1. Markus K. Brunnermeier & Yuliy Sannikov, 2014. "A Macroeconomic Model with a Financial Sector," American Economic Review, American Economic Association, vol. 104(2), pages 379-421, February.
    2. Kathy Yuan, 2005. "Asymmetric Price Movements and Borrowing Constraints: A Rational Expectations Equilibrium Model of Crises, Contagion, and Confusion," Journal of Finance, American Finance Association, vol. 60(1), pages 379-411, February.
    3. Ana Fostel & John Geanakoplos, 2012. "Leverage and Default in Binomial Economies: A Complete Characterization," Cowles Foundation Discussion Papers 1877RRR, Cowles Foundation for Research in Economics, Yale University, revised Mar 2015.
    4. Thomas Chaney & David Sraer & David Thesmar, 2012. "The Collateral Channel: How Real Estate Shocks Affect Corporate Investment," American Economic Review, American Economic Association, vol. 102(6), pages 2381-2409, October.
    5. Olivier Coibion & Yuriy Gorodnichenko, 2012. "What Can Survey Forecasts Tell Us about Information Rigidities?," Journal of Political Economy, University of Chicago Press, vol. 120(1), pages 116-159.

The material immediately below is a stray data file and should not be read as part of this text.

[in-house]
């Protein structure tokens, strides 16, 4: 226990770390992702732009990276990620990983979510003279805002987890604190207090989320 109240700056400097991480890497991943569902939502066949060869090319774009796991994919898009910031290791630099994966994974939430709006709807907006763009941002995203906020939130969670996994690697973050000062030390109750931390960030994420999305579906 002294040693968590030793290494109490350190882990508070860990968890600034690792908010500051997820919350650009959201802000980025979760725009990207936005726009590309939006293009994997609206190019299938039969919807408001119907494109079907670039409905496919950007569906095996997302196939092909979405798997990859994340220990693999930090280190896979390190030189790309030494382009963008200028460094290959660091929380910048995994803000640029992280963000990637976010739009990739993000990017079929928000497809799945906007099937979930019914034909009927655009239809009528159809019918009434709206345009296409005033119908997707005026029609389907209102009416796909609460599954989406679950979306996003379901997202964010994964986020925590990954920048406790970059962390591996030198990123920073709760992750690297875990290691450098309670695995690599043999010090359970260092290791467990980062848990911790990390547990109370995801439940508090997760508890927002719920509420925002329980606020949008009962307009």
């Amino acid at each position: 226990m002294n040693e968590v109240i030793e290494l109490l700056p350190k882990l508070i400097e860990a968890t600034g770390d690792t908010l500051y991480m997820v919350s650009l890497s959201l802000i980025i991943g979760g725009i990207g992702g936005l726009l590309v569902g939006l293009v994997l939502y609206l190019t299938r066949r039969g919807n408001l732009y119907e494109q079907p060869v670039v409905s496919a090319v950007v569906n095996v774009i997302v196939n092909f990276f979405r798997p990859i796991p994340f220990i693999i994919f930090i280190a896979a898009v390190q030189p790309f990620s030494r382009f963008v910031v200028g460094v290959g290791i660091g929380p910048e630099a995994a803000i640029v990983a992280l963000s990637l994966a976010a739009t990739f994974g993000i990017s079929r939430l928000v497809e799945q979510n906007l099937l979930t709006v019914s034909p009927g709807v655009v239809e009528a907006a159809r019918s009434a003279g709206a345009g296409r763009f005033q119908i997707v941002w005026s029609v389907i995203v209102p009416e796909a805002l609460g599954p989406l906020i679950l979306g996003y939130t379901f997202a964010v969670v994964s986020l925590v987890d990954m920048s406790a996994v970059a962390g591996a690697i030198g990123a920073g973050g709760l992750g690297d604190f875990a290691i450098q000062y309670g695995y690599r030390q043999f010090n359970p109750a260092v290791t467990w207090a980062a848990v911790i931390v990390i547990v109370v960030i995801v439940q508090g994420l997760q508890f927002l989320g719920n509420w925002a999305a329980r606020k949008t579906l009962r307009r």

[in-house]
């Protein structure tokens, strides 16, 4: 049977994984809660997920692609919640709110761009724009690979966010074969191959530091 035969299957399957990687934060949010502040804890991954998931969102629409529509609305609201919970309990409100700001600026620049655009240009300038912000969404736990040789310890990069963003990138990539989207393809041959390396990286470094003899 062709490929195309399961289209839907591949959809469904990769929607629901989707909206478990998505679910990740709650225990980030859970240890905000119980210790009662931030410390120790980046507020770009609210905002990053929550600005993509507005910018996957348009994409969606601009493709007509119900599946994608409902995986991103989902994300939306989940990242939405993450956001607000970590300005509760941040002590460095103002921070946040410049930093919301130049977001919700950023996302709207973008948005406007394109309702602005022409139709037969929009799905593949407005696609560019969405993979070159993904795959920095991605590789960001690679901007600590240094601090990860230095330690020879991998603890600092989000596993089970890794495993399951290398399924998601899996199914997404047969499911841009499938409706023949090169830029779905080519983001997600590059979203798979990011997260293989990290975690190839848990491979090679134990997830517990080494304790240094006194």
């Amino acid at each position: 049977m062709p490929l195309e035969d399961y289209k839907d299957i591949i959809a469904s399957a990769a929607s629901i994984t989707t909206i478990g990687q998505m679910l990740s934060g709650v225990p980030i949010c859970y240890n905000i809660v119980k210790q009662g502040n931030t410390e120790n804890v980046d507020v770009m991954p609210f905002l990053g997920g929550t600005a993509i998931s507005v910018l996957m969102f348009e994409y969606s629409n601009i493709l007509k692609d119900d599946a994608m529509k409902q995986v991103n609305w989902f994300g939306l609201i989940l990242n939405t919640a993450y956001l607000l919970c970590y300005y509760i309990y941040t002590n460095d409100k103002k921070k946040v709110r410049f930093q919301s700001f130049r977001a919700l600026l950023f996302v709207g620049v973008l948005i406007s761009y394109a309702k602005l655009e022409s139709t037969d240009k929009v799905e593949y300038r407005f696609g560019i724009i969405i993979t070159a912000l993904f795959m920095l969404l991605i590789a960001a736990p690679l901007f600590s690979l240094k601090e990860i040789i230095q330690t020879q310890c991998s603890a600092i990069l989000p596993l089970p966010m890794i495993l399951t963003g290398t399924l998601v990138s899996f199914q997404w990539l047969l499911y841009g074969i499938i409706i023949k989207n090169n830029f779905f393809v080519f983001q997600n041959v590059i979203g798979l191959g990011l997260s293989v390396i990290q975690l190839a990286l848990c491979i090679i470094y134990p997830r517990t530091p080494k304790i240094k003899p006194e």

6. Aubhik Khan & Julia K. Thomas, 2013. "Credit Shocks and Aggregate Fluctuations in an Economy with Production Heterogeneity," Journal of Political Economy, University of Chicago Press, vol. 121(6), pages 1055-1107.
    7. Bartosz Maćkowiak & Mirko Wiederholt, 2015. "Business Cycle Dynamics under Rational Inattention," Review of Economic Studies, Oxford University Press, vol. 82(4), pages 1502-1532.
    8. Venky Venkateswaran & Laura Veldkamp & Julian Kozlowski, 2015. "The Tail that Wags the Economy: Belief-Driven Business Cycles and Persistent Stagnation," 2015 Meeting Papers 800, Society for Economic Dynamics.
    9. Simon Gilchrist & Egon Zakrajsek & Cristina Fuentes Albero & Dario Caldara, 2013. "On the Identification of Financial and Uncertainty Shocks," 2013 Meeting Papers 965, Society for Economic Dynamics.